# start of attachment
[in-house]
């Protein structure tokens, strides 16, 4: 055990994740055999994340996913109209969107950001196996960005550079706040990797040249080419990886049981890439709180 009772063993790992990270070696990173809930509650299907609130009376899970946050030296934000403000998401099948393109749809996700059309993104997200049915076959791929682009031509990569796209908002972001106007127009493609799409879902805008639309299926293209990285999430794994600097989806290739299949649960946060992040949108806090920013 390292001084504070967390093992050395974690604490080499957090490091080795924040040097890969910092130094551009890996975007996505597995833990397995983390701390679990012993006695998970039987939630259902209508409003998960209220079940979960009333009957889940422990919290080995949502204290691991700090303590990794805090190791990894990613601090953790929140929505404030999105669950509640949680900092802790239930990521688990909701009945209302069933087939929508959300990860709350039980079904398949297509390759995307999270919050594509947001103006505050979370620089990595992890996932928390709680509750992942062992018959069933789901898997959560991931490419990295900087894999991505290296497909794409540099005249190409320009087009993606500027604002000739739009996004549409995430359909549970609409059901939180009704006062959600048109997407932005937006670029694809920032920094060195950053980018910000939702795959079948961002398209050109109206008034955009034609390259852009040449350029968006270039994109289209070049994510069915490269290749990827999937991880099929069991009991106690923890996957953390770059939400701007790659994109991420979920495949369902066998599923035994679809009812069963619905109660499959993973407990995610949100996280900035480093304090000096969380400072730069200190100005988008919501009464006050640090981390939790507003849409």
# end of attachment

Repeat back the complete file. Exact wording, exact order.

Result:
[in-house]
């Protein structure tokens, strides 16, 4: 055990994740055999994340996913109209969107950001196996960005550079706040990797040249080419990886049981890439709180 009772063993790992990270070696990173809930509650299907609130009376899970946050030296934000403000998401099948393109749809996700059309993104997200049915076959791929682009031509990569796209908002972001106007127009493609799409879902805008639309299926293209990285999430794994600097989806290739299949649960946060992040949108806090920013 390292001084504070967390093992050395974690604490080499957090490091080795924040040097890969910092130094551009890996975007996505597995833990397995983390701390679990012993006695998970039987939630259902209508409003998960209220079940979960009333009957889940422990919290080995949502204290691991700090303590990794805090190791990894990613601090953790929140929505404030999105669950509640949680900092802790239930990521688990909701009945209302069933087939929508959300990860709350039980079904398949297509390759995307999270919050594509947001103006505050979370620089990595992890996932928390709680509750992942062992018959069933789901898997959560991931490419990295900087894999991505290296497909794409540099005249190409320009087009993606500027604002000739739009996004549409995430359909549970609409059901939180009704006062959600048109997407932005937006670029694809920032920094060195950053980018910000939702795959079948961002398209050109109206008034955009034609390259852009040449350029968006270039994109289209070049994510069915490269290749990827999937991880099929069991009991106690923890996957953390770059939400701007790659994109991420979920495949369902066998599923035994679809009812069963619905109660499959993973407990995610949100996280900035480093304090000096969380400072730069200190100005988008919501009464006050640090981390939790507003849409």